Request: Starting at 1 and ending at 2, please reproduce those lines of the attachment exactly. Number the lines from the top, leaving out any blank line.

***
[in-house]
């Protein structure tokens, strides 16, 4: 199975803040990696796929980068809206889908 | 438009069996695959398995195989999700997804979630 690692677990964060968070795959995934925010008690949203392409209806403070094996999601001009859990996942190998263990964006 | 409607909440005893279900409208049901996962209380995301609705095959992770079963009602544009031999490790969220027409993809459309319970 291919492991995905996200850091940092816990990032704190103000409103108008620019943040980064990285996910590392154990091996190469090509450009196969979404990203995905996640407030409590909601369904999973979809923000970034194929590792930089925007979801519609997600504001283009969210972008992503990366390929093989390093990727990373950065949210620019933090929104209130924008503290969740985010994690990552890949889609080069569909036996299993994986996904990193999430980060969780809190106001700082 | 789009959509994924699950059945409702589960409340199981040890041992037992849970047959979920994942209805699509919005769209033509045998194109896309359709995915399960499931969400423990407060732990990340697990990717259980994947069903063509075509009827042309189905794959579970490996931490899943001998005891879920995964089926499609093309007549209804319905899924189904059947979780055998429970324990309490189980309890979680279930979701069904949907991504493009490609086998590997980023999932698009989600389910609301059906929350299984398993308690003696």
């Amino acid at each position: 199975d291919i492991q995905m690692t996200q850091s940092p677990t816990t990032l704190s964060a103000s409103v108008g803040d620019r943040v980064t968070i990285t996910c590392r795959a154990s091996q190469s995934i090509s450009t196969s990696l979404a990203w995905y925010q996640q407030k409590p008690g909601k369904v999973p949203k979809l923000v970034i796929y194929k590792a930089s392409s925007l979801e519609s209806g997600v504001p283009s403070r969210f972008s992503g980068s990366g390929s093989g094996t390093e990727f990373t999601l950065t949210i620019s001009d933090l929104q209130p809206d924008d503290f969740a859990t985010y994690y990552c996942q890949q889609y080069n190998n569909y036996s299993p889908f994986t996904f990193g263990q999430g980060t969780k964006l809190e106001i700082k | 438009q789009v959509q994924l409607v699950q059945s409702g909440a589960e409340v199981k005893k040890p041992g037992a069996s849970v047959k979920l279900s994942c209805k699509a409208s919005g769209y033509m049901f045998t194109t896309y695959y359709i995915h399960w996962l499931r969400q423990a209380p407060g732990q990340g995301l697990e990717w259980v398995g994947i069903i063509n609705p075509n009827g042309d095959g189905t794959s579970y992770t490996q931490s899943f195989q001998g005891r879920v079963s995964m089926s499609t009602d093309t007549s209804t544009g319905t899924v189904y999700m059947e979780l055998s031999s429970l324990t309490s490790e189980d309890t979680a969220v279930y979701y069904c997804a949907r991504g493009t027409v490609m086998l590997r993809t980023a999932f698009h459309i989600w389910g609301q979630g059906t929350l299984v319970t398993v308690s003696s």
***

[in-house]
């Protein structure tokens, strides 16, 4: 199975803040990696796929980068809206889908 | 438009069996695959398995195989999700997804979630 690692677990964060968070795959995934925010008690949203392409209806403070094996999601001009859990996942190998263990964006 | 409607909440005893279900409208049901996962209380995301609705095959992770079963009602544009031999490790969220027409993809459309319970 291919492991995905996200850091940092816990990032704190103000409103108008620019943040980064990285996910590392154990091996190469090509450009196969979404990203995905996640407030409590909601369904999973979809923000970034194929590792930089925007979801519609997600504001283009969210972008992503990366390929093989390093990727990373950065949210620019933090929104209130924008503290969740985010994690990552890949889609080069569909036996299993994986996904990193999430980060969780809190106001700082 | 789009959509994924699950059945409702589960409340199981040890041992037992849970047959979920994942209805699509919005769209033509045998194109896309359709995915399960499931969400423990407060732990990340697990990717259980994947069903063509075509009827042309189905794959579970490996931490899943001998005891879920995964089926499609093309007549209804319905899924189904059947979780055998429970324990309490189980309890979680279930979701069904949907991504493009490609086998590997980023999932698009989600389910609301059906929350299984398993308690003696």